World Powers Meet With Iran For Nuclear Talks
Originally published on Sun April 15, 2012 6:43 am
LINDA WERTHEIMER, HOST:
This is WEEKEND EDITION from NPR News. Scott Simon is away. I'm Linda Wertheimer. Talks on Iran's nuclear program are taking place today in Istanbul. Negotiators for six world powers are hoping that Iran is prepared to make concessions to back up its claim that it's only interested in nuclear energy and not nuclear weapons. Concern has been growing that Israel might launch a pre-emptive strike in an effort to derail Iran's uranium enrichment program, which is growing closer to weapons-grade levels. NPR's Peter Kenyon is at the site of the talks in Istanbul. Peter, good morning.
PETER KENYON, BYLINE: Morning, Linda.
WERTHEIMER: Now, before these talks were set, U.S. officials said their opening position might include a demand that Iran close its enrichment site, which is buried inside a mountain in Fordo, near the holy city of Qom. Peter, is there any chance Iran would agree to something like that or is this an opening gambit?
KENYON: Well, the analysts I spoke to said they hope it's an opening gambit because they view it as a non-starter as far as the Iranians are concerned. It does reflect the mounting concern in places like Israel that if Iran is secretly trying to get a weapon, a nuclear weapon, or the capacity to build one quickly, this deep underground facility would be a likely place to do that and it would be extremely to take out from the air. From Iran's perspective, there's no reason to close the Fordo site. It's on the list of nuclear facilities that the IAEA, the U.N. nuclear agency, regularly inspects more than two dozen times a year. So, these analysts that I spoke with are hoping that progress will be made elsewhere.
WERTHEIMER: So, what do you think is the chance of progress? In the run-up, the Iranian officials suggested their negotiators were coming from Istanbul prepared to make progress. What do you think that means?
KENYON: Well, judging by what the Iranians said, it sounded like they were prepared to talk about limiting their production of 20 percent enriched uranium. This is nominally needed for a medical research reactor in Tehran. But nuclear experts worry that it's much closer to weapons-grade uranium than Iran's previous stockpile. There was an effort and a deal on this subject a couple of years ago, but you may remember, first Iran balked on its commitment and then when it finally agreed, the U.S. had lost interest and was pursuing the sanctions path. If they can get some kind of agreement on limiting the 20 percent uranium enrichment, that would be a small step forward, hardly enough to resolve this issue, but maybe a reason to keep the negotiations process going.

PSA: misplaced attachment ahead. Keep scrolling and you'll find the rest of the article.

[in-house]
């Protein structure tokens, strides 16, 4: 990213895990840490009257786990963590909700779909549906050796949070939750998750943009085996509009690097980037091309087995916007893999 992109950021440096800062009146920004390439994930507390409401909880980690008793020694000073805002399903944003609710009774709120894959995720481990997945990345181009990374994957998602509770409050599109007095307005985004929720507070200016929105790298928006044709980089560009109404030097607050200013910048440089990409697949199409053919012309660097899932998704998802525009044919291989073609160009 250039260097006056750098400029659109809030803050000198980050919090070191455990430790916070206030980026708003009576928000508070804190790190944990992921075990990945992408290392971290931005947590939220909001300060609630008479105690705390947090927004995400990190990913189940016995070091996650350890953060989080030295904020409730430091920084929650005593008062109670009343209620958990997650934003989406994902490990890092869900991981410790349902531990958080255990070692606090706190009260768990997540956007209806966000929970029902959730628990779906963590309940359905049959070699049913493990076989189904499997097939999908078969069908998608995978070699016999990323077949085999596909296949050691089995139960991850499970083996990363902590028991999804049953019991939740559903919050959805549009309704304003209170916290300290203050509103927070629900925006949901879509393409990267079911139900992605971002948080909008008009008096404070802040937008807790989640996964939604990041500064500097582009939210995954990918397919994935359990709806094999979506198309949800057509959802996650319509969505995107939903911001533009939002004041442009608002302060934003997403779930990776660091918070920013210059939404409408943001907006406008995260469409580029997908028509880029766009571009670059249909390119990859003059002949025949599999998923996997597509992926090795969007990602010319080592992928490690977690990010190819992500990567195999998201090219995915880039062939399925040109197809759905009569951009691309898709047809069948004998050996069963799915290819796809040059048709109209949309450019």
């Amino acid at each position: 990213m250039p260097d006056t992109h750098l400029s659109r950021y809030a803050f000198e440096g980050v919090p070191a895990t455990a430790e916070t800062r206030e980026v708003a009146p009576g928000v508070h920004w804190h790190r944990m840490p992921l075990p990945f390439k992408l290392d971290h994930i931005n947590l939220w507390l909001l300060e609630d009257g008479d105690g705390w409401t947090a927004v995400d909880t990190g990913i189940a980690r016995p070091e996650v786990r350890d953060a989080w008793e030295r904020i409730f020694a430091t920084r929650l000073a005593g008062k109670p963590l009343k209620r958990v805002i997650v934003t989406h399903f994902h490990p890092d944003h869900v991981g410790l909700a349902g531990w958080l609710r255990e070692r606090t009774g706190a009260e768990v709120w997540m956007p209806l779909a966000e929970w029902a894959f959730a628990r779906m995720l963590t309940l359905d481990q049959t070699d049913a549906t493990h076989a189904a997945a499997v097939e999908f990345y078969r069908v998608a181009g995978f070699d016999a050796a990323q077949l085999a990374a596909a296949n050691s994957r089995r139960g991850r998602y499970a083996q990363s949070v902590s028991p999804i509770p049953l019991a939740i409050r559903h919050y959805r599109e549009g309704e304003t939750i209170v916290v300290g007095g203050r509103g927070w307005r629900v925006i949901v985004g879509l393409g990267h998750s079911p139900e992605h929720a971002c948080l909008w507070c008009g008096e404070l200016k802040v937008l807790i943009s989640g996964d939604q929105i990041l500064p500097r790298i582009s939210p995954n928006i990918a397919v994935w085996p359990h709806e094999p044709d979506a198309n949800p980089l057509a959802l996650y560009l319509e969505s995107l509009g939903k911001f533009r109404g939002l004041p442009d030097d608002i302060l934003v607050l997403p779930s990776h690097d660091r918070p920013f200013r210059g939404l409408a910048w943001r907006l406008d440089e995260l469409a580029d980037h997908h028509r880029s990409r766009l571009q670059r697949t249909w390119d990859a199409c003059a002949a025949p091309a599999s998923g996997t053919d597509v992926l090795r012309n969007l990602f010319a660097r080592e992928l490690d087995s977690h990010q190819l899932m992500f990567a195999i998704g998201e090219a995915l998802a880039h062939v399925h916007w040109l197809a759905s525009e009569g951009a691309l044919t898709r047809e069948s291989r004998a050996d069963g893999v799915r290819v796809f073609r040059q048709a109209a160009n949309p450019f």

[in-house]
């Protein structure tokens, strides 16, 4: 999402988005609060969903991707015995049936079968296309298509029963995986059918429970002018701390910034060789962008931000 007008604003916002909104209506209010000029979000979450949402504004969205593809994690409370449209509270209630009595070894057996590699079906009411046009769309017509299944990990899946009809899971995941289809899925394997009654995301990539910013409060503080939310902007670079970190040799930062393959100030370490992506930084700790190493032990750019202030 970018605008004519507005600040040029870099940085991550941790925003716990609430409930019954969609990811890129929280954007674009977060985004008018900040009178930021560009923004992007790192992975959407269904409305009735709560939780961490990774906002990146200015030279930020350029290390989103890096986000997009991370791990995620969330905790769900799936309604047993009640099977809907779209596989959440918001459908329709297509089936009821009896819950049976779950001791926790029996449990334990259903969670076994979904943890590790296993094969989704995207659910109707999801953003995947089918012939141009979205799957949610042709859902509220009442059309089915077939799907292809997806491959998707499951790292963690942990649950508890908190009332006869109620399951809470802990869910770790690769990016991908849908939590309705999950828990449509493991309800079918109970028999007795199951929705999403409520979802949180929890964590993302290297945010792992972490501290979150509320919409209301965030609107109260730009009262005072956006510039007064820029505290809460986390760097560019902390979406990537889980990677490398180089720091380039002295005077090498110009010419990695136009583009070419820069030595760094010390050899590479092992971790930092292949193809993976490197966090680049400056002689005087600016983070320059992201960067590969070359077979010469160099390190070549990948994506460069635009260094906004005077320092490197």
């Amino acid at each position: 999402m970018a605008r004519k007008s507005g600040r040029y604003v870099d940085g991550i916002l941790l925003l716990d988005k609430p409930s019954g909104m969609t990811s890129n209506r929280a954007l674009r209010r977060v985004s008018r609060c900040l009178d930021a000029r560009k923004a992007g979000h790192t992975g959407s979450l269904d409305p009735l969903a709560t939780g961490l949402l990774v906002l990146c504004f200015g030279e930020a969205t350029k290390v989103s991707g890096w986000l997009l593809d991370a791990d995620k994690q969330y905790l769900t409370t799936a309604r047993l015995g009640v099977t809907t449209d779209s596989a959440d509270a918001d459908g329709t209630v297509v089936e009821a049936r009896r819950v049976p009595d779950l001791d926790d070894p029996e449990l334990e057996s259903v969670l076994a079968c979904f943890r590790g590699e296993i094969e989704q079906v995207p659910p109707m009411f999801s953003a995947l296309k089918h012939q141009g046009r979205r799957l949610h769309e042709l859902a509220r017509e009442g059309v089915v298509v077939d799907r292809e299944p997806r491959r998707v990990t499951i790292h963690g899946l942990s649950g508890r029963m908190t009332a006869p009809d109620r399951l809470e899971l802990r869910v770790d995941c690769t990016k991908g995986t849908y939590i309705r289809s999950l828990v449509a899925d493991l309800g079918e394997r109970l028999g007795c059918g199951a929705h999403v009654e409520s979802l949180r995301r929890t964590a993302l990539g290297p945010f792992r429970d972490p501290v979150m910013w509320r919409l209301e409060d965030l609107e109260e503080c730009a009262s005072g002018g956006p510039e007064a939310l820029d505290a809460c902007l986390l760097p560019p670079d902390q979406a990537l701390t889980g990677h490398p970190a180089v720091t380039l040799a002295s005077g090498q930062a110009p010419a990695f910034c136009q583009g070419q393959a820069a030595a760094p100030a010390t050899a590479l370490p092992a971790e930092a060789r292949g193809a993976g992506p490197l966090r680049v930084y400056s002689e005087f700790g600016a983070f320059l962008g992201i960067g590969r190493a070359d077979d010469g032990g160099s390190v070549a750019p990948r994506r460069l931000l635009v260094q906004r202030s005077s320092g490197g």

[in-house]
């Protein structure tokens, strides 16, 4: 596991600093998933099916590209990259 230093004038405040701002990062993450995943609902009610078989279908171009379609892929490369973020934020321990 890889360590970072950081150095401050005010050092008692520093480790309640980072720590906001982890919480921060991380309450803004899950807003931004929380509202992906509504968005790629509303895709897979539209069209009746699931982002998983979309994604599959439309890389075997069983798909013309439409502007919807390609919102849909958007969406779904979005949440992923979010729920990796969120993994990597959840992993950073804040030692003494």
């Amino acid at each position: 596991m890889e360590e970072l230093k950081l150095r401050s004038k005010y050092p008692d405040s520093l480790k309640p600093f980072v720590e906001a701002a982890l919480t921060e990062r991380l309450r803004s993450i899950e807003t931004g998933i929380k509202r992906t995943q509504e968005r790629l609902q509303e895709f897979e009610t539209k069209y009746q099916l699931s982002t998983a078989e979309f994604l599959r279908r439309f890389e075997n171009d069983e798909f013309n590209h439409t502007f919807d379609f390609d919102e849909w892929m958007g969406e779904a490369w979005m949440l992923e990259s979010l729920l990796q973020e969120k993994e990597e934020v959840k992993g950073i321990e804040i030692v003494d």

WERTHEIMER: Peter, the pressure on Iran has been escalating dramatically over recent months because of the ever more punitive sanctions approved by the EU and by the United States. Do you think that that is what might be softening Iran's position?
KENYON: It's possible, although officially, the Iranian position is unchanged, which is to say the more you punish us the more defiantly we will cling to our nuclear program, which is, of course, a source of national pride in Iran. But these latest sanctions, by many accounts, have done serious damage to the economy in Iran. So, while it's unlikely Iran would ever admit to responding to pressure, if a face-saving way to make a concession is presented, Tehran might be more likely to go for it now than it was, say, two years ago.
WERTHEIMER: Peter, not present at these talks but very much a factor is Israel, which has been contemplating a preemptive strike on Iranian nuclear facilities. Do officials there believe these talks can reduce that risk?
KENYON: That is exactly the hope, Linda. There's U.S. presidential elections coming. Any Iran crisis would be greatly magnified. There are serious risks of regional destabilization, a possible huge spike in oil prices. Israel says it can't afford to wait until this enrichment site at Fordo is so well-fortified that they can't reach it with their bombs. So, they have a much earlier deadline than the U.S. So, both sides, both Iran and the international players, have a strong incentive to keep the focus on negotiations now and not the military possibilities. The question is whether they can accomplish it.
WERTHEIMER: That's NPR's Peter Kenyon, who is covering the conference in Istanbul. Peter, thank you very much.
KENYON: You're welcome, Linda. Transcript provided by NPR, Copyright National Public Radio.